Here’s a quick rundown of what you need to know today:
1. Trump Tweets, Congress Jumps, Ryan Owes PEOTUS a Favor:
It was revealed yesterday that House Republicans had made a deal behind closed doors, and against the advice of the leadership, to strip powers from the Office of Congressional Ethics (OCE). A lot of Republicans and Democrats have been wary of the overzealous nature of the OCE and wanted to bring it under control. However, making it part of a rules package behind closed doors made it look very, very shady.
Enter the President Elect who took to Twitter to tell House Republicans that they should be making government reforms a priority instead of gutting an ethics watchdog. He, of course, ended the tweet with #DTS (Drain the Swamp). Which has become part of Trump’s goal to reform political culture in DC. The provision in the rules package was scrapped.
Take: Paul Ryan owes Trump a thank-you. Sure, maybe OCE needs reforms, but backroom dealing the changes as one of your first acts had terrible optics. Ryan was opposed, but looked like he was just going to give in to his caucus. Then Trump flexed his muscles and saved the House some embarrassment. It also magnifies Trump’s power. He went and just got something done without going through backchannels. He picked up his phone, tweeted, and the problem got resolved.
2. Putin, Assange, a 14-year old, and the President Elect
Donald Trump tweeted this morning that, according to Wikileaks founder, Julian Assange, a 14-year old could have hacked John Podesta’s emails. Assange also claims that the Russian government had nothing to do with the hacked emails that were given to Wikileaks. Trump is on-board with that analysis, at least for now.
This is one of those sore spots between GOP hawks and the incoming President. Trump has been publicly antagonistic with the United States intelligence community to the chagrin of hard-core neocons in the Party like Senators John McCain and Lindsey Graham.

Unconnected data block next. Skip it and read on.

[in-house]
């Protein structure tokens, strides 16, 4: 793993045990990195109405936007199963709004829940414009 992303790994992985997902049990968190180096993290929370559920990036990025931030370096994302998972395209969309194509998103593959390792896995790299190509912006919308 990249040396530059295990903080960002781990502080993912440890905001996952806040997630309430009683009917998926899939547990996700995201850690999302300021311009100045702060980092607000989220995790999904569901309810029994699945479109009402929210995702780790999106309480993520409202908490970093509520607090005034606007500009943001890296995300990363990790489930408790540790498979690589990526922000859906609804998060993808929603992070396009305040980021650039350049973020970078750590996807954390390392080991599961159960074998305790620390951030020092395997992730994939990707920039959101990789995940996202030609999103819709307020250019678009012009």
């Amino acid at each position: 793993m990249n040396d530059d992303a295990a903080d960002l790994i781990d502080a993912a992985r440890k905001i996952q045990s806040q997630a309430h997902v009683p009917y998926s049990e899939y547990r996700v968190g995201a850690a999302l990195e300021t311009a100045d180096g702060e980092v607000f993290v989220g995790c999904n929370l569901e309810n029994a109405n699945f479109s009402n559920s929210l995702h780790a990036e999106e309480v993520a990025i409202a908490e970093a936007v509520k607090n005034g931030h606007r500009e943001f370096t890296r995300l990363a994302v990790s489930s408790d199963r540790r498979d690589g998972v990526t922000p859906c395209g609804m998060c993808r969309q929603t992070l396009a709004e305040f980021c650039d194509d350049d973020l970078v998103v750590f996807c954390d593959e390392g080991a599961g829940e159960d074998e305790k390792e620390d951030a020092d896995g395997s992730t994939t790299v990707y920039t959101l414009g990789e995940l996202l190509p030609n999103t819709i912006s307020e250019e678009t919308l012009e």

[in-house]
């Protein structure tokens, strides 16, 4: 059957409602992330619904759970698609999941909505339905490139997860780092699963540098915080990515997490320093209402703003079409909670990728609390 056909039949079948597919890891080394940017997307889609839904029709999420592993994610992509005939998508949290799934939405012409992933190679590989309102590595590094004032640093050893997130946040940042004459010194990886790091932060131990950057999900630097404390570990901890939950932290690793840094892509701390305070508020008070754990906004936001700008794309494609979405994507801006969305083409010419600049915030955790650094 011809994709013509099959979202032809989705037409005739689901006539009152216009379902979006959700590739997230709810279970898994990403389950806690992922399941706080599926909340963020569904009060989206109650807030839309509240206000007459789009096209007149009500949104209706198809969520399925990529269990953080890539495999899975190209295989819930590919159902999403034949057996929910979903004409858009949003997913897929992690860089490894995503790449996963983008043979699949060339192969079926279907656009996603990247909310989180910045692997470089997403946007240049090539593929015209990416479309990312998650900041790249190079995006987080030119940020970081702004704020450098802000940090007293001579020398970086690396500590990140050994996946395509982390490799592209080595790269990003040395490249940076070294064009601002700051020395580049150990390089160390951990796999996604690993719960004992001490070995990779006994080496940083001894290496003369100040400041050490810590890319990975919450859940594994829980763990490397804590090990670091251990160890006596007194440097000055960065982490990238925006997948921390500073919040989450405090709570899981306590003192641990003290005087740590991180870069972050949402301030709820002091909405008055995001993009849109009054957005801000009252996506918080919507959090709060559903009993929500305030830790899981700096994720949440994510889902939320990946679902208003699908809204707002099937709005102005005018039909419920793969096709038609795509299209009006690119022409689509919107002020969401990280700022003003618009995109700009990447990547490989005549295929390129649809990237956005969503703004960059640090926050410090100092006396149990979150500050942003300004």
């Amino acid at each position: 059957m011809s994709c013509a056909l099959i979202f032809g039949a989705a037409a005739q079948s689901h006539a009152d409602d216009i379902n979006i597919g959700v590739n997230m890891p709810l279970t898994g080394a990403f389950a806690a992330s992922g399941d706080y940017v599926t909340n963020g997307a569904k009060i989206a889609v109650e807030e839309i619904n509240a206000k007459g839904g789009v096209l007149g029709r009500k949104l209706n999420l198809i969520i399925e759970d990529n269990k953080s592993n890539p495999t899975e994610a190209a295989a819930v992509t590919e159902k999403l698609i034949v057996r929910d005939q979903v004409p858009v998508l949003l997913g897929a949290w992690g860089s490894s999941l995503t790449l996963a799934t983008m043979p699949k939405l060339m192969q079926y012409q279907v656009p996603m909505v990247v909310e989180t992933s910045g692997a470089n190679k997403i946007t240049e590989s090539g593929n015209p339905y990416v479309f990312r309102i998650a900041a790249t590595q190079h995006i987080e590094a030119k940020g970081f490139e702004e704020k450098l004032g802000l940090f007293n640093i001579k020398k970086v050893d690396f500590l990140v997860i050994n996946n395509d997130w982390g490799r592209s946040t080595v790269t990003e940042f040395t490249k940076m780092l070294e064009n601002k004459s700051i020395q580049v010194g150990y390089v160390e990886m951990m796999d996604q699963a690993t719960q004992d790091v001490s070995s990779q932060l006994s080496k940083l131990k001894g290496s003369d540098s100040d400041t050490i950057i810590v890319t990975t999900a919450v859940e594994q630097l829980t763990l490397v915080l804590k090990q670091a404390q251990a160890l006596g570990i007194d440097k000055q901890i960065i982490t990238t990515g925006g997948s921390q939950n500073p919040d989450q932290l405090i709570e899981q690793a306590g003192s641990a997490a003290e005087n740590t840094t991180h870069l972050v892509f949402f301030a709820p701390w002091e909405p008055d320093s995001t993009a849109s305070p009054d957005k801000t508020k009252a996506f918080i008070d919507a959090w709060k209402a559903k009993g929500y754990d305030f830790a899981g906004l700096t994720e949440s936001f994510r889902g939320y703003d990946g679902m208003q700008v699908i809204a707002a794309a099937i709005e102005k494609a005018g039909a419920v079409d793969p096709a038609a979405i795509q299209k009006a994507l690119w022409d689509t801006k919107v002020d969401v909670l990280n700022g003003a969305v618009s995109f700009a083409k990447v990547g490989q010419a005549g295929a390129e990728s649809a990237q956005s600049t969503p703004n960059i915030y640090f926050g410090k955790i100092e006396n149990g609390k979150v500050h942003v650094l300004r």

It’s unclear whether Trump is trolling the intelligence community, playing Russia, actually doubting the intelligence community, or simply taking a broader view of the number of possible opinions about the situation. It could be that all of the foregoing are true. However, the most telling of Trump’s comments have been about how the intelligence community and their consensus over Iraq had been wrong and led the nation into a war. It seems like Trump’s relationship with these clandestine forces are rooted in (a probably very healthy) skepticism.
3. Letting the Fox Out: Megyn to NBC
Megyn Kelly, who host the 9pm Kelly File on FoxNews, announced that she was going to leave FoxNews and head for NBC News. The story was broken by the New York Times and later confirmed by Kelly. Kelly has become one of the most cheered, jeered, admired, admonished, and controversial figures at Fox, but has also been a boon to Fox’s ratings.
Kelly had made no secret of the fact that she was looking to go elsewhere with early reports last month noting that Zucker at CNN had made a play to get Kelly to switch to the rival network.
Kelly, famously, had a feud with Donald Trump during the primaries and even into the general election with some very tense moments. Kelly won widespread support from members of the media while simultaneously drawing significant fire from supporters of Mr. Trump. However, the feud helped to raise Kelly’s profile (and, in some respects, kept media sources talking about Mr. Trump while the Republican primary field remained a crowded race).
Kelly will be an immediate presence at NBC with an apparent contract giving her a daily television show as well as constant screen time during major political events. The move has been celebrated by Kelly’s critics on Twitter, but she has also gotten praise for moving stations.
4. A New Congress, Old Debates
The 115th Congress was sworn in yesterday. In the Senate, there were some concerns that there was a “golden moment” when President Obama could force through the nomination of Merrick Garland to the Supreme Court (though the legality and the Constitutionality were hotly debated online). No such fireworks took place.
One of the first debates in the House of Representatives swirled around a provision in the Rules Package (that gets adopted when the House meets to govern the members) that would allow the Sergeant-at-Arms to levy fines against members breaking rules in the House, most notably, the provision that prevents live-streaming/photography on the House floor. This is contentious because it is directly aimed at Democrats who petulantly staged a protest on the House floor over a gun control bill last June. When C-SPAN’s cameras shut off (which is what happens when the House is not in session), members live-streamed their sit-in. Speaker Ryan wants no repeat of this breach of decorum.
The Democrats claim that Article 1, Section 6 of the Constitution would require the House to vote to censure its members and does not allow that power to be delegated to the Sergeant-at-Arms. They contend it has a chilling effect on free speech.
In the end, it’s all politics on the first day back in session. Democrats had claimed during the sit-in that they’d stay there until there was a bill on gun violence. There wasn’t, but, after they got their photo-op, they just claimed victory and moved along (and raised a bunch of money off of it).
There are, of course, a lot of other things happening in the world, but these are four that give you some sense of what’s up and what folks are talking about. Be sure to check back for more.